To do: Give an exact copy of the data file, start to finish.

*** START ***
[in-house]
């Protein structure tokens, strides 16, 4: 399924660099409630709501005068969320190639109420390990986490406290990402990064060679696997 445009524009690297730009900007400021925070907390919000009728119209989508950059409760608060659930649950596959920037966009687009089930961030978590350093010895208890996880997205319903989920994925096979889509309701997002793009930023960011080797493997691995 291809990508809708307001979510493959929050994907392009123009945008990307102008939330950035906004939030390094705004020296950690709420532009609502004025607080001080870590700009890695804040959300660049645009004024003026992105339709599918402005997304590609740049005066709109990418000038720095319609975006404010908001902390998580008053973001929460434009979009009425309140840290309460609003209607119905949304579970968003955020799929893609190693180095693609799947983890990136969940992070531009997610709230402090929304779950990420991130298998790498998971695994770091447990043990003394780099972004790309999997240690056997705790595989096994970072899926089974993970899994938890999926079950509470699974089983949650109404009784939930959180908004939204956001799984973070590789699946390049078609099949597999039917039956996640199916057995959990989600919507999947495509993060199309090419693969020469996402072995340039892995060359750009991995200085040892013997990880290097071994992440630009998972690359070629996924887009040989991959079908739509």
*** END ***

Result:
[in-house]
């Protein structure tokens, strides 16, 4: 399924660099409630709501005068969320190639109420390990986490406290990402990064060679696997 445009524009690297730009900007400021925070907390919000009728119209989508950059409760608060659930649950596959920037966009687009089930961030978590350093010895208890996880997205319903989920994925096979889509309701997002793009930023960011080797493997691995 291809990508809708307001979510493959929050994907392009123009945008990307102008939330950035906004939030390094705004020296950690709420532009609502004025607080001080870590700009890695804040959300660049645009004024003026992105339709599918402005997304590609740049005066709109990418000038720095319609975006404010908001902390998580008053973001929460434009979009009425309140840290309460609003209607119905949304579970968003955020799929893609190693180095693609799947983890990136969940992070531009997610709230402090929304779950990420991130298998790498998971695994770091447990043990003394780099972004790309999997240690056997705790595989096994970072899926089974993970899994938890999926079950509470699974089983949650109404009784939930959180908004939204956001799984973070590789699946390049078609099949597999039917039956996640199916057995959990989600919507999947495509993060199309090419693969020469996402072995340039892995060359750009991995200085040892013997990880290097071994992440630009998972690359070629996924887009040989991959079908739509």